In my recent travels in Portland I trekked to three distilleries within city limits, two established, one brand new. My top priorities were Clear Creek and House Spirits which have been the best I’ve tasted historically of what is coming out of Oregon.
I also visited brand new Bull Run Distillery near Clear Creek, boasting a retro tasting room lined with vintage barware and paraphernalia, with plans for tastings and bartender parties. In tasting their light Pacific Rum, Medoyeff Vodka and Temperance Trader whiskey blended from Kentucky whiskies (which they aren’t allowed to name), unable to taste the Oregon whiskey they have begun to age (scheduled to release in 2015), thus far it’s hard to say there’s yet a standout spirit putting them on the national craft distilling map. Waiting for their Oregon whiskey to be released…
CLEAR CREEK DISTILLERY
On the one sunny afternoon during my week in Portland this May, I walked through the peaceful Alphabet District along leafy, tree-lined streets to Clear Creek Distillery. Housing four stills and smelling sweetly of apples, which they were distilling the day I visited, I spent the afternoon with Steve McCarthy, the gracious owner/distiller who started Clear Creek in the late ’80’s using fruit from his familys orchard. He told me how he learned directly in the 1980’s from Northern California pioneers Jorg Rupf (St. George Spirits) and Hubert Germain-Robin (Germain-Robin), who pioneered the first US craft brandies on par with the best in Europe. McCarthy’s products are in that style, recalling Old World Europe. Utilizing local fruits and ingredients, he crafts everything from his best-selling pear eau de vie to grappas, an Oregon Single Malt Whiskey and Douglas Fir liqueur.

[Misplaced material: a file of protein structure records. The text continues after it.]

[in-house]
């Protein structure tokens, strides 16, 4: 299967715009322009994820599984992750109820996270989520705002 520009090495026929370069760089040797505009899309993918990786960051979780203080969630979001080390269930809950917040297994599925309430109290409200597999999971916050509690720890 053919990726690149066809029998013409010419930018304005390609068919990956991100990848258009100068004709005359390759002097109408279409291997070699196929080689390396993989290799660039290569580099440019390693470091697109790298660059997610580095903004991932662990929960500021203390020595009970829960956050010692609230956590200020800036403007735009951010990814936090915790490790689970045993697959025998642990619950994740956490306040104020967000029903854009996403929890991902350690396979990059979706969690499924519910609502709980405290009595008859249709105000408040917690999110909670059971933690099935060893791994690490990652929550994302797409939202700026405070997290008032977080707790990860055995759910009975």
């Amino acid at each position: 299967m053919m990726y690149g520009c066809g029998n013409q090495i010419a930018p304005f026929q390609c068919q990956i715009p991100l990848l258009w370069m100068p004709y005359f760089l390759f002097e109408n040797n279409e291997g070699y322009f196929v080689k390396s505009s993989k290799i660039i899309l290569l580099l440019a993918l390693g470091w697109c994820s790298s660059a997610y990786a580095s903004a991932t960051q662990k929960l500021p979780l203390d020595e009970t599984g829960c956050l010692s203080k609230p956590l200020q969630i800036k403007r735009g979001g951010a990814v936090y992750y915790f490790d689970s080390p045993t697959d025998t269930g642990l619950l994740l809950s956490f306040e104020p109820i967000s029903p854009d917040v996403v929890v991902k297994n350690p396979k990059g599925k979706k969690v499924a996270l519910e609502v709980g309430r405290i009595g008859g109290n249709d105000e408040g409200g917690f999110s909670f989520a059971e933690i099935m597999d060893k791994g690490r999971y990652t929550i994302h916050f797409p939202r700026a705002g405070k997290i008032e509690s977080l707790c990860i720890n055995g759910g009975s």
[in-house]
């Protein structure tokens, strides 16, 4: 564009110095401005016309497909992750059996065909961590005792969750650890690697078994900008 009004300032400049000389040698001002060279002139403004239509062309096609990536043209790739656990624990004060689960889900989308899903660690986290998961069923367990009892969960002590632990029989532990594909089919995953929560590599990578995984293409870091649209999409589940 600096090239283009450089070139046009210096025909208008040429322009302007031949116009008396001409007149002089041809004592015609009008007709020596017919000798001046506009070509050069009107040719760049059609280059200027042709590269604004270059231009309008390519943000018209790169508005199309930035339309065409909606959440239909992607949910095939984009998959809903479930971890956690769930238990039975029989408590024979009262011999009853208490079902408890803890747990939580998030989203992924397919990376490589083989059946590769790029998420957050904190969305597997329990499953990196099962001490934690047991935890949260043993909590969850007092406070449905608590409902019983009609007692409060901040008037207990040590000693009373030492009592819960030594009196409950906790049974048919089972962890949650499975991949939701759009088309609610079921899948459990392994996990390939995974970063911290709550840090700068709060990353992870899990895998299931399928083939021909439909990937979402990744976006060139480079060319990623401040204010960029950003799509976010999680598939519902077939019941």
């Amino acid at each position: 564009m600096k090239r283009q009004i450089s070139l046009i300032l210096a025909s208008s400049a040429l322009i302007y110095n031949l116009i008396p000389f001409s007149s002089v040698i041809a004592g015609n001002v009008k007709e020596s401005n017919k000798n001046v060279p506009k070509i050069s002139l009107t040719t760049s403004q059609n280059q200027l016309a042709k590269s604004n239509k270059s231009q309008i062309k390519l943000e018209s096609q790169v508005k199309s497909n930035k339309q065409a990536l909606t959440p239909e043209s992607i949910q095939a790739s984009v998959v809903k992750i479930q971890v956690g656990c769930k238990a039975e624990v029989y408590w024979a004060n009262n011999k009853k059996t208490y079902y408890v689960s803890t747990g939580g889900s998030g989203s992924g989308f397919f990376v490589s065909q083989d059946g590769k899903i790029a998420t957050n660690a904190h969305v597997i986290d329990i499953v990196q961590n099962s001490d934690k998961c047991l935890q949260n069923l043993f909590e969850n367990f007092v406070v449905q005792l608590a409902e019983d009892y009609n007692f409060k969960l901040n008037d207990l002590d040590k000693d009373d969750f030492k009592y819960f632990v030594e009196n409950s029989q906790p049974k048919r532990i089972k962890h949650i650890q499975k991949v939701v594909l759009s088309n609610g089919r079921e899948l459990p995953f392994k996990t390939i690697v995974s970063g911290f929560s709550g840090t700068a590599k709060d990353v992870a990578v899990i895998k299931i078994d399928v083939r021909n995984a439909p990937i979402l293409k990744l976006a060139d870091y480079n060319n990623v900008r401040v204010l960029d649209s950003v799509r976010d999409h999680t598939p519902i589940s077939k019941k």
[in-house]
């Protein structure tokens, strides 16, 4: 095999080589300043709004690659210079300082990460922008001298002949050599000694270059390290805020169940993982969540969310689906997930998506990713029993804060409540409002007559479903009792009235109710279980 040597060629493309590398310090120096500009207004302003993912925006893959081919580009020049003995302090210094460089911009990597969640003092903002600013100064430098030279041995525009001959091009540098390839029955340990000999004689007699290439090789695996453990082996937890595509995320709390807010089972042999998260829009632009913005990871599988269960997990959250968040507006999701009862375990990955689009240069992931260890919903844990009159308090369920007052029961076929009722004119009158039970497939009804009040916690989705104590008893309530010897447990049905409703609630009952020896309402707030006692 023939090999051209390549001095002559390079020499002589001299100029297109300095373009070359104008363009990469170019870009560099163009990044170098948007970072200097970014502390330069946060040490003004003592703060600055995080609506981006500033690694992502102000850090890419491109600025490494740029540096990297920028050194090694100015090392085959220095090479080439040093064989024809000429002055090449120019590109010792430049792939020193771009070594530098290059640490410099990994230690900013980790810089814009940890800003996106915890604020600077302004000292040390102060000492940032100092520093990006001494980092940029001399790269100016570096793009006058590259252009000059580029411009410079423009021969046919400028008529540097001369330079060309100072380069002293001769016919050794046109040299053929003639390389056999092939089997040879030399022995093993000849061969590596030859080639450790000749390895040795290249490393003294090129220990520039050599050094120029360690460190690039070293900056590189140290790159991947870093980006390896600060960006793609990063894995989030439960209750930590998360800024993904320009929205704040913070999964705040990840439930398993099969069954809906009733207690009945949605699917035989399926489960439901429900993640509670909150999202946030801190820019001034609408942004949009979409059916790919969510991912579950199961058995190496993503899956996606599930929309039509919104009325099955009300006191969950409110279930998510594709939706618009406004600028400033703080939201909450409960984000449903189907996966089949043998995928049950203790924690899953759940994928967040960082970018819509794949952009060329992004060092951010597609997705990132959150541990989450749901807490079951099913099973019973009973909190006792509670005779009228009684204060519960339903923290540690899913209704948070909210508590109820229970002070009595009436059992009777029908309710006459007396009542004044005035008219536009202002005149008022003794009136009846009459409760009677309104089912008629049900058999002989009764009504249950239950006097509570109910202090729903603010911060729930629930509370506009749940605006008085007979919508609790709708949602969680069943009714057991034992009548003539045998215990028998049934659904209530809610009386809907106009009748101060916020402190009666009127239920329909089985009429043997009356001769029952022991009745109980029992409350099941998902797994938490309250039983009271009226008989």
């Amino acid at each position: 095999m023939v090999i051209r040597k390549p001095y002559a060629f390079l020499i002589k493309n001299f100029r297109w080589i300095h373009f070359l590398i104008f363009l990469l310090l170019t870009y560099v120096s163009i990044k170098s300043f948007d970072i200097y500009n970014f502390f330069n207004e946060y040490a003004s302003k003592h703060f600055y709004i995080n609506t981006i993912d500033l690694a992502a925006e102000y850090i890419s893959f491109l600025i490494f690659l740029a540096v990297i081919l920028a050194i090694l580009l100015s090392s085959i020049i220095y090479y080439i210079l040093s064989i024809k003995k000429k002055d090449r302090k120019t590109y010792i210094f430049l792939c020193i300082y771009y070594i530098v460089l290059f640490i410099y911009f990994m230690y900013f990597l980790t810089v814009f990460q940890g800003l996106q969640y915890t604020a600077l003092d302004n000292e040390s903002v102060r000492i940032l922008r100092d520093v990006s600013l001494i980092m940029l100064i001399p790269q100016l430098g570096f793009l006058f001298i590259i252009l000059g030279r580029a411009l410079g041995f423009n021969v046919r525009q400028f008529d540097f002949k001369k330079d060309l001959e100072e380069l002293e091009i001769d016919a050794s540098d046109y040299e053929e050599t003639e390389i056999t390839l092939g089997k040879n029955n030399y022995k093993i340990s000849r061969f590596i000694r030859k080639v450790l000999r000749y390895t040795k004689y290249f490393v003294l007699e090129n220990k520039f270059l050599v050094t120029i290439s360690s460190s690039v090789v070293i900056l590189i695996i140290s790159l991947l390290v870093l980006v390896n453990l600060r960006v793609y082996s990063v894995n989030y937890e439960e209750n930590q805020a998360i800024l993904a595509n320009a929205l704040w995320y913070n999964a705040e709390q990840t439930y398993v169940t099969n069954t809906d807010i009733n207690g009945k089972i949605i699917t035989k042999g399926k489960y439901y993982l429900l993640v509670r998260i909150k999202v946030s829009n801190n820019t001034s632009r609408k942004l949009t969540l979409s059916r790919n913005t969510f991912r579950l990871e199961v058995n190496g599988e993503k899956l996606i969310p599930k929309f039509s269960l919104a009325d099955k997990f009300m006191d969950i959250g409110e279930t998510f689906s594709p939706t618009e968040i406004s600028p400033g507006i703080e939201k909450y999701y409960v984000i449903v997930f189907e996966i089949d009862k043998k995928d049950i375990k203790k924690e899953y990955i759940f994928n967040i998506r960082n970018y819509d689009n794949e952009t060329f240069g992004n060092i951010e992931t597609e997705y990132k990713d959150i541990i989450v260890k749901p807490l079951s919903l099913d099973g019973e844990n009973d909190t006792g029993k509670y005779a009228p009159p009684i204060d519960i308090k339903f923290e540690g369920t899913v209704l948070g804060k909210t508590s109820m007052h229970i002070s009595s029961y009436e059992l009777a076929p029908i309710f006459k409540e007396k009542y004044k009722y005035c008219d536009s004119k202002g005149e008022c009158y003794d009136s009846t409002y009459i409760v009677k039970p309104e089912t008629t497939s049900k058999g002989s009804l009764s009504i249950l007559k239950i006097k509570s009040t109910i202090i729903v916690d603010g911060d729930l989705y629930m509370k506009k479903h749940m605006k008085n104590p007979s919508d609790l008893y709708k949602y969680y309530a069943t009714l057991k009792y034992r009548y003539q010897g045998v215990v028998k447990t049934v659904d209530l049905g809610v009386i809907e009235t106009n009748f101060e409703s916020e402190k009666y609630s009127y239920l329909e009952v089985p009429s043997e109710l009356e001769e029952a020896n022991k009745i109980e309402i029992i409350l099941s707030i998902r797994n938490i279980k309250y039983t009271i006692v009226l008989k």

TRY: McCarthy said it and I agree: the traditional Williams Pear Brandy ($25.45 for 350ml; $40.45 for 750ml) is my favorite Clear Creek product, pure and intensely pear, on par with Poire Williams brandies I’ve sipped in France, Austria and Switzerland. I appreciate his elegant Cassis liqueur, akin to the black currant liqueurs of France, tart, sweet and ideal in a number of classic cocktail recipes. His Cranberry and Loganberry liqueurs are unique, particularly the bracingly tart, lush cranberry.